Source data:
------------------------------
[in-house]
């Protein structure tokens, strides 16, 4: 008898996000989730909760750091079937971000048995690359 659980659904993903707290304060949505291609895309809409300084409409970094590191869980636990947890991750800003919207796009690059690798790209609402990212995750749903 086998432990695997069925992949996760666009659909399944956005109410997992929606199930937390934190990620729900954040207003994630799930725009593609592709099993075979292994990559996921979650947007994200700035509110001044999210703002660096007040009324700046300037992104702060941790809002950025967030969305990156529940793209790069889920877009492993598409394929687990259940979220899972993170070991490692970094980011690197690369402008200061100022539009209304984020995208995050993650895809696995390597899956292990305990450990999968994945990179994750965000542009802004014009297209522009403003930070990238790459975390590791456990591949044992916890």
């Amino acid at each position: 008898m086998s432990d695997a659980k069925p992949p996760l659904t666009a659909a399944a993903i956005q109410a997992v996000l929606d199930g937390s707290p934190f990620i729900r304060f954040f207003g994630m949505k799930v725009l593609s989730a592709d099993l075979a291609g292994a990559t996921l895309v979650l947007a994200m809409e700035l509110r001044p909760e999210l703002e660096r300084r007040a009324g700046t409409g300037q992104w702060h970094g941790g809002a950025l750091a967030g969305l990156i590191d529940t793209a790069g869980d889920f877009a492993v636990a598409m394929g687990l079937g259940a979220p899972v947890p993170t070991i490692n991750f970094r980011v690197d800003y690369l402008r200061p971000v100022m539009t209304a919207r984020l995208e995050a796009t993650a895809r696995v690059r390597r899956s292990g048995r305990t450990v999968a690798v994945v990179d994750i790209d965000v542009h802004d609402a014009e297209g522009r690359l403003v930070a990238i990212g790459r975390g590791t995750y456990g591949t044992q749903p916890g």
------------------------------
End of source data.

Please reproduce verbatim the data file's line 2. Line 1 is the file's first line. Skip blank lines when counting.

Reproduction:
């Protein structure tokens, strides 16, 4: 008898996000989730909760750091079937971000048995690359 659980659904993903707290304060949505291609895309809409300084409409970094590191869980636990947890991750800003919207796009690059690798790209609402990212995750749903 086998432990695997069925992949996760666009659909399944956005109410997992929606199930937390934190990620729900954040207003994630799930725009593609592709099993075979292994990559996921979650947007994200700035509110001044999210703002660096007040009324700046300037992104702060941790809002950025967030969305990156529940793209790069889920877009492993598409394929687990259940979220899972993170070991490692970094980011690197690369402008200061100022539009209304984020995208995050993650895809696995390597899956292990305990450990999968994945990179994750965000542009802004014009297209522009403003930070990238790459975390590791456990591949044992916890």